Daily Life as A Buddhist Monk Essay


Buddhism is a religion that was founded by Siddhartha Gautama, also known as the Buddha. Buddhists believe in various teachings such as karma and reincarnation. In this blog post, we will discuss what it’s like to be a Buddhist monk and how Buddhism has impacted their daily life.

Initially, Buddhism originated in India; however, today, Buddhism has flourished in many other surroundings across the world. Buddhism is rooted in the teaching of Buddha Gautama. Nonetheless, Buddhism is not explicitly bound to any culture, society, ethnic group, and race. The essence of Buddhism essentially remains the same; in nature, it is argued that Buddhism is not only a religious practice but a philosophical path, a spiritual journey, and a way of life. The order of Buddhists monks was laid down by Buddha Gautama more than 200 years ago.

Fundamentally rooted in the principle of Karma, Buddhism is espoused in the belief of the cycle of rebirth and suffering, where evil and good deeds are reincarnated in an individual’s life. Thus, the Buddhist monk can be compared to a modern-day religious priest. Altogether, a Buddhist monk principally adheres to all Buddha’s teaching; in fact, Buddhist monks live in isolation from other beings. They live in Buddhist temples or around a Buddha, living a life of pure worship and service. Following the Buddhist path revolves around renouncing all worldly attachments to create space for spiritual activity. It follows then that monks have relatively very few material possessions that mainly consist of study equipment, eating bowls, few clothes, normally robes, perhaps some candles, and an altar for prayers.

A typical day for a Buddhist Monk usually starts very early in the morning at around 5:30 AM. Their day begins with mediation and prayer chats. After prayers, the monks are called for breakfast with a gong bell. In prominent temples, food is prepared by laymen and monks. The laymen are usually middle-aged women. In other settings, the Buddhist monk, together with their Buddha, goes around begging for food. Typically, alms round involves the Buddhists monks moving from house to house, with an alms bowl, receiving any food put into the bowl.

People would often invite the Buddha with his followers for meals and prayers, and the Buddha would advise on the same. So then, the food Buddhist eat is mainly obtained from the alms round or people offerings food directly at the temple. During meals, the novice Buddhist monks first serve food trays to older monks; the monks can only eat after prayers. Upon which they eat bits from each plate so that people who offered the food receive some merits.  Every day Buddhist monks have specific roles that involve maintenance of the temple and its surroundings. Some Buddhist monks at times meditate while doing these repetitive tasks. There are many perspectives to Buddhism; this means that some of the practices are relatively varied. For example, one pertains to the second meal. Some Buddhists monks take only one meal while others have the second and last one around noon, mostly leftovers from the first meal. Before sitting, monks pray towards the statues of the Buddha.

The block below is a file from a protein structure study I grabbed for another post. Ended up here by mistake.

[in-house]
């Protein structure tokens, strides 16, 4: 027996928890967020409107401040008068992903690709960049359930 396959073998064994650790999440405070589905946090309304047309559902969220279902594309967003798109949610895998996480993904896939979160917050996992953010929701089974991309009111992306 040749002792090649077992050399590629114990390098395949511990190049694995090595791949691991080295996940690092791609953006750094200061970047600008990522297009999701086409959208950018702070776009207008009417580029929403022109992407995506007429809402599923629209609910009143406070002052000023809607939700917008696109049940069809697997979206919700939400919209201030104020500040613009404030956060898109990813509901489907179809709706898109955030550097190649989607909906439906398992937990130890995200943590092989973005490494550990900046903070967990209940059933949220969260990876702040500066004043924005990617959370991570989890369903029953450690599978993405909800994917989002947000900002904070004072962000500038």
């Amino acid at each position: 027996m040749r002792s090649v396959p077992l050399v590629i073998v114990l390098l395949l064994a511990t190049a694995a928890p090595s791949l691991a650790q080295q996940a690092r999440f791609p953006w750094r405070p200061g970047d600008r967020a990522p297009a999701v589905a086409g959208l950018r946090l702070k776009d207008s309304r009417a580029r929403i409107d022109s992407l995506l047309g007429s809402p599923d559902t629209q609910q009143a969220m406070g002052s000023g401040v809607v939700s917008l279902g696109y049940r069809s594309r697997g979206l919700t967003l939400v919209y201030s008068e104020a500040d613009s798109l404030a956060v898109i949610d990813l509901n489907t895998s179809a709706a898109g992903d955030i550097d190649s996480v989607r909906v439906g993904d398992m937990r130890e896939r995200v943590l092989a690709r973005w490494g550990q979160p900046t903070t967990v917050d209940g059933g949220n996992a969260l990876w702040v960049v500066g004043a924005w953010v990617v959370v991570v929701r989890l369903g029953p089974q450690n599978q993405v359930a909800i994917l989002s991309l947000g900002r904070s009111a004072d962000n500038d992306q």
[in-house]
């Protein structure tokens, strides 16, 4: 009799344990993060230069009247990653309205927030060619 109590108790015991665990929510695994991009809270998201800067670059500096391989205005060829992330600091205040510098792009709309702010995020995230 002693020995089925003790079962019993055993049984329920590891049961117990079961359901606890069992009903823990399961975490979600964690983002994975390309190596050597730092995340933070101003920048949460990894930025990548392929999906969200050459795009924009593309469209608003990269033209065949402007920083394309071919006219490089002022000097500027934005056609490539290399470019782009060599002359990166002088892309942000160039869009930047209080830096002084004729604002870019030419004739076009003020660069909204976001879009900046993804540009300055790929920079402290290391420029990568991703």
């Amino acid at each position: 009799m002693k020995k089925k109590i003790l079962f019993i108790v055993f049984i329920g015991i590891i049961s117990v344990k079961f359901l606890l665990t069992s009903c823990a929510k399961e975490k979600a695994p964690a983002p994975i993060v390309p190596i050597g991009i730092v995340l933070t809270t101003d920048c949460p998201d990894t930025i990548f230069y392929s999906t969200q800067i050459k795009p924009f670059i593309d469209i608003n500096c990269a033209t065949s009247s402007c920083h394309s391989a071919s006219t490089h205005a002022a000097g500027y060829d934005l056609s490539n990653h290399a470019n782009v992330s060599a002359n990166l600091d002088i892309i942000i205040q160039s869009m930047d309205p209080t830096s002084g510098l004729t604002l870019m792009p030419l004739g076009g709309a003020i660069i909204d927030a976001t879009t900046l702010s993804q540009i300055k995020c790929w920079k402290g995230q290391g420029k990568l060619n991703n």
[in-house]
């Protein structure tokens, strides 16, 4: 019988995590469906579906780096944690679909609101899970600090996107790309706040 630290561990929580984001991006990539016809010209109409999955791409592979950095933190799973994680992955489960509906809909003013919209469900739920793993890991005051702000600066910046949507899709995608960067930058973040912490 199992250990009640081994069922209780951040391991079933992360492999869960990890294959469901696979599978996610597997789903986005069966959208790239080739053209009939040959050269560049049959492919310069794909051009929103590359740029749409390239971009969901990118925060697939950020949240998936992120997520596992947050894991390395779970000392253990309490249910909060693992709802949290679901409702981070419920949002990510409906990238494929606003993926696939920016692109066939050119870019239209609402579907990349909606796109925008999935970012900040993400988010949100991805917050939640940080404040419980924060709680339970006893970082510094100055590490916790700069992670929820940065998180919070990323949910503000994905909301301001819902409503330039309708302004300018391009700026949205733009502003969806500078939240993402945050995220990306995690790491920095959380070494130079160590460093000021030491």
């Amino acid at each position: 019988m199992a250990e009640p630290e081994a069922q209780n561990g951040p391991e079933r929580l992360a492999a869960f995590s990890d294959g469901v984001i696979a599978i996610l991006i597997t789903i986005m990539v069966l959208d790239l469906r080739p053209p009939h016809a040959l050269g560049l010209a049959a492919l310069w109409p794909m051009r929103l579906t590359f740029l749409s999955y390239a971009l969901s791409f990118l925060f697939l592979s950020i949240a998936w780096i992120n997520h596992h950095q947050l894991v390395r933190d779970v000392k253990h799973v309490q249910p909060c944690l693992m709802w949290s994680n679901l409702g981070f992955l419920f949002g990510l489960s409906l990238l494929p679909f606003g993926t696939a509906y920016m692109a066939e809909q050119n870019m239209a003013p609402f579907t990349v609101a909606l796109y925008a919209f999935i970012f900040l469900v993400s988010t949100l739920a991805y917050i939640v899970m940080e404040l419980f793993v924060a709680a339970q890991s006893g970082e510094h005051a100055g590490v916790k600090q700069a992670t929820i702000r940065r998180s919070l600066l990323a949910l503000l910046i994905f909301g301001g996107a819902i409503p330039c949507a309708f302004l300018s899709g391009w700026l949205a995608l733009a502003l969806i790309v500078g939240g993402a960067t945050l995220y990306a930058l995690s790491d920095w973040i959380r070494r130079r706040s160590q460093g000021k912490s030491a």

After the meals, around 1 PM, Buddhist monks and novices study Dharma up to 6 PM. Then, for the Buddhist monks that do not review, they take time in meditation or personal laundry. All along, Buddhist monks and the Buddha also attend to people who come seeking help from people who want to be unionized in their marriages, people with sick babies, those who want to build a new home, people with diseases, and etcetera. In the evenings, from around 7 PM, Buddhist monks pray again at the BOT (the building that houses Buddha’s image). The other events in the day of a Buddhist monk involve recitations and memorization of daily studies. This continues up to 10 or 11 at night, after which Buddhists monks sleep. However, higher Buddhist monks continue with prayers through midnight. And, again, dawn breaks, and the cycle continues for a Buddhists monk.

In conclusion, Buddhist monks live their lives by the principles of mindfulness, meditation, and compassion. They have a deep sense of inner peace that sustains them through even the most difficult circumstances in life. The daily activities for these individuals are simple and natural; they eat only one meal per day which is eaten at noon or early evening, sleep four hours each night on mats laid out side-by-side on a wooden floor with no blankets or pillows, spend two to three days fasting during certain periods such as Lent (Christian religious observance) and Ramadan (Islamic religious observance), practice celibacy, so there’s less distraction from thoughts about sex, don’t drink alcohol because it can make you feel like your mind has left.